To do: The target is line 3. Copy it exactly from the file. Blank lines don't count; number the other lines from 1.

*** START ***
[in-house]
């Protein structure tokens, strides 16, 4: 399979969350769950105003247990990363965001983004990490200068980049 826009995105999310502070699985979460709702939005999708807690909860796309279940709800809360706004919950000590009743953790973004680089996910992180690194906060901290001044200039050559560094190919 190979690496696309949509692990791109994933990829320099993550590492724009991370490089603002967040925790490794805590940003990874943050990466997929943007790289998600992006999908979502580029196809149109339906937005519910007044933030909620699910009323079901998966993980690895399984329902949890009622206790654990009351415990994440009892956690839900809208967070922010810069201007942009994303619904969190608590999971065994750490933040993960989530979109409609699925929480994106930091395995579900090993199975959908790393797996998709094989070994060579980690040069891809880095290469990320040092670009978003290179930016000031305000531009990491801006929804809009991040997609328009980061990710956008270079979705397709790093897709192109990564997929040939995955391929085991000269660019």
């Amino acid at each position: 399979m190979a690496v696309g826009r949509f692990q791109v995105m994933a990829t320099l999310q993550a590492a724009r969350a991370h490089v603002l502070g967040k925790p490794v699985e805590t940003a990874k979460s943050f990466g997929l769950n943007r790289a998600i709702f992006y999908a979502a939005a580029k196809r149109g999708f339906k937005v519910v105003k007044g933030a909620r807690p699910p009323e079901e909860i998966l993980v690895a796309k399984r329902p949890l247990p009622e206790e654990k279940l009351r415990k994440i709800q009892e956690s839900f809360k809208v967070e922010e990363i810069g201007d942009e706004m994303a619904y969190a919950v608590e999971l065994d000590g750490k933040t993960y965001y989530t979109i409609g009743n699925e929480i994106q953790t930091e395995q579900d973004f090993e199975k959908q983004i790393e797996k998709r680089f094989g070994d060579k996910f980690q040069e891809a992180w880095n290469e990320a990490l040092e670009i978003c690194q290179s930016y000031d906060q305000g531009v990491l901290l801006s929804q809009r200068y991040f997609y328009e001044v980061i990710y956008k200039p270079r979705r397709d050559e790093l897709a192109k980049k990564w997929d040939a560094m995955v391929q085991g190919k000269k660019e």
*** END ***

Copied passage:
């Amino acid at each position: 399979m190979a690496v696309g826009r949509f692990q791109v995105m994933a990829t320099l999310q993550a590492a724009r969350a991370h490089v603002l502070g967040k925790p490794v699985e805590t940003a990874k979460s943050f990466g997929l769950n943007r790289a998600i709702f992006y999908a979502a939005a580029k196809r149109g999708f339906k937005v519910v105003k007044g933030a909620r807690p699910p009323e079901e909860i998966l993980v690895a796309k399984r329902p949890l247990p009622e206790e654990k279940l009351r415990k994440i709800q009892e956690s839900f809360k809208v967070e922010e990363i810069g201007d942009e706004m994303a619904y969190a919950v608590e999971l065994d000590g750490k933040t993960y965001y989530t979109i409609g009743n699925e929480i994106q953790t930091e395995q579900d973004f090993e199975k959908q983004i790393e797996k998709r680089f094989g070994d060579k996910f980690q040069e891809a992180w880095n290469e990320a990490l040092e670009i978003c690194q290179s930016y000031d906060q305000g531009v990491l901290l801006s929804q809009r200068y991040f997609y328009e001044v980061i990710y956008k200039p270079r979705r397709d050559e790093l897709a192109k980049k990564w997929d040939a560094m995955v391929q085991g190919k000269k660019e």